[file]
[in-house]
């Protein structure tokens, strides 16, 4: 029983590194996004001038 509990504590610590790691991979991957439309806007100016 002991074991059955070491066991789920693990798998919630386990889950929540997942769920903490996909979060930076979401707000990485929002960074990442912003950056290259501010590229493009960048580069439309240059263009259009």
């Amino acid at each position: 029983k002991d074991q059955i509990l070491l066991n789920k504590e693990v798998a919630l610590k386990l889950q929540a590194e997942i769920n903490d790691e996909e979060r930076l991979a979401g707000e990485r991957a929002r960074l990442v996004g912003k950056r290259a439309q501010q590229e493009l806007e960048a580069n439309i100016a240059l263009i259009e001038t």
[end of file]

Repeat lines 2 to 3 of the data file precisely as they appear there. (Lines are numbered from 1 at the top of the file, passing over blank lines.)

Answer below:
């Protein structure tokens, strides 16, 4: 029983590194996004001038 509990504590610590790691991979991957439309806007100016 002991074991059955070491066991789920693990798998919630386990889950929540997942769920903490996909979060930076979401707000990485929002960074990442912003950056290259501010590229493009960048580069439309240059263009259009």
């Amino acid at each position: 029983k002991d074991q059955i509990l070491l066991n789920k504590e693990v798998a919630l610590k386990l889950q929540a590194e997942i769920n903490d790691e996909e979060r930076l991979a979401g707000e990485r991957a929002r960074l990442v996004g912003k950056r290259a439309q501010q590229e493009l806007e960048a580069n439309i100016a240059l263009i259009e001038t």